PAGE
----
Synopsis – Resolving to achieve professional success without compromising her ethics, Lucy embarks on a ruthless game of one-upmanship against cold and efficient nemesis Joshua, a rivalry that is complicated by her growing attraction to him.
My Take – Good romantic comedies don’t come by easily now days. Personally, when I think about it, Set It Up (2018) and Happiest Season (2020) are the only two films which come to mind, who despite their respective pitfalls of romantic clichés, managed to stand tall due to the delightful execution of their slightly twisted premises.
However, what caught my attention about this film, other than the fact that it starred my forever crush Lucy Hale, was how the critics’ reviews surprisingly praised this adaption of the 2016 best-selling novel from author Sally Thorne. And a welcome surprise it is.
By combining two beloved genre tropes, one, an office relationship, and two, an enemies-to-lovers string, here, director Peter Hutchings and writer Christina Mengert lean into the formulaic methods of the classic rom-com, but offer just enough variety and heart to not only entertain, but to leave its audience warm and delighted in the end.
As a story the film spends more time telling than showing, is slightly under-cooked, and misses the marks to bring in the kind of emotions I’m generally looking for in my modern-day romance consumption, but it entertains like classics of the past, delivering on what it promised and perfect for re-watches.
The story follows Lucy Hutton (Lucy Hale) and Joshua Templeman (Austin Stowell), who ever since their very different publishing houses merged, have been at each other’s throats. As the respective assistants to the co-CEOs of newly formed B&G Publishing, Lucy and Josh both share ambition and drive, but their methods couldn’t be further apart.
With their desks, set up to face each other, their fights have become legendary at the office, and while animosity simmers between many members of the fractured staff, Lucy and Josh take the cake. However, when the two decide to eye the same job at the firm, things get a bit heated and confusion between love and hate kicks in quickly.
Beyond the will-they-won’t-they plot line, there are also enough secrets, miscommunications and moments of personal growth that keep the tension high throughout. Though the film leans into the familiar romantic clichés of the will they or won’t they, it remains very engaging largely due to Mengert’s quirky and endearing screenplay.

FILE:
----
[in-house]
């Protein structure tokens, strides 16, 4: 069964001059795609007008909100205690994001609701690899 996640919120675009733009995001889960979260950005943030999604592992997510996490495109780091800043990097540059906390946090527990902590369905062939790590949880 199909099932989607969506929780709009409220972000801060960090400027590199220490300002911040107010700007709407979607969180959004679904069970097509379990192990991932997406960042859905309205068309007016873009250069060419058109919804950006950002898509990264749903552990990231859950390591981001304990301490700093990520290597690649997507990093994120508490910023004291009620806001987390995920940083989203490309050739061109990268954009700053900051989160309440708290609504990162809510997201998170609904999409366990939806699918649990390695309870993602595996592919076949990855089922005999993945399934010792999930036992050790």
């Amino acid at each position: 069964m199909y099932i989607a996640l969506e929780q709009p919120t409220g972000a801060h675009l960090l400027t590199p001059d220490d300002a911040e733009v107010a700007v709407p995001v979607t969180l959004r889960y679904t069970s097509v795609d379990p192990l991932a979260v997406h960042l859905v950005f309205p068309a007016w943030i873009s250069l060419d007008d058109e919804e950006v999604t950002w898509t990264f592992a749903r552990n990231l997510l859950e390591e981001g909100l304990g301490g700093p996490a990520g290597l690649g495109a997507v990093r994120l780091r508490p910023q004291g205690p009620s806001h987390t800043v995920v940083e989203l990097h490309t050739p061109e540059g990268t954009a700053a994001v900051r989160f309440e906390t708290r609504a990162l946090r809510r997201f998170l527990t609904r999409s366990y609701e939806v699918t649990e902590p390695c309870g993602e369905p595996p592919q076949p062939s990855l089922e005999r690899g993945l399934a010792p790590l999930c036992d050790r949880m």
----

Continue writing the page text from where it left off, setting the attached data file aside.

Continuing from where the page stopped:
Like many rom-coms, it also trades in major misunderstandings. Like when Lucy’s animosity toward Josh twists itself into lust, she finds herself confused about whether Josh is playing her or actually has feelings for her. And while we know the answer, watching it play out between these two is delightful. Every step they take gets them closer to each other like an unexpected illness to a trip in which there is only one room they must share followed by an inevitable step back.
The only unlikable aspect of the film is the handling of Danny (Damon Daunno), Lucy’s coworker and not-so-secret admirer. In a typical romantic stories, he would be known as the second male lead and would be a source of conflict for the heroine to choose. But here, he’s practically a nerd caricature to ensure audiences that he’s not Lucy’s endgame, even though we already knew that.
The biggest make-or-break factor of any romantic comedy is the chemistry between the leads. Thankfully, Lucy Hale and Austin Stowell are pleasant enough leads who fit their respective roles quite nicely. Hale, who viewers might recognize from Pretty Little Liars, excels in the role of ambitious, kind, quirky and people-pleaser Lucy Hutton who, if it wasn’t for her need to make everyone around her comfortable, would be running the entire company already.
Similarly, Austin Stowell, who starred in Bridge of Spies (2015) and 12 Strong (2018), effortlessly brings to life Josh’s control freak nature. From wearing the same five shirts every week to a straight posture millennials wish they had at their work desk, Stowell adds an enigmatic charm to the (seemingly) unshakable character that is Lucy’s nemesis.
In supporting turns, Corbin Bensley and Sakina Jeffrey greatly represent the opposite viewpoints of the CEOs of the publishing company, while Damon Daunno shines in the role of the cliché forever friend-zoned colleague. In other roles, Yasha Jackson, Sean Cullen and Nicholas Baroudi are also good. On the whole, ‘The Hating Game’ is a breezy, familiar yet enjoyable romantic comedy led by a pair of charming characters.
Directed – Peter Hutchings
Rated – R
Run Time – 102 minutes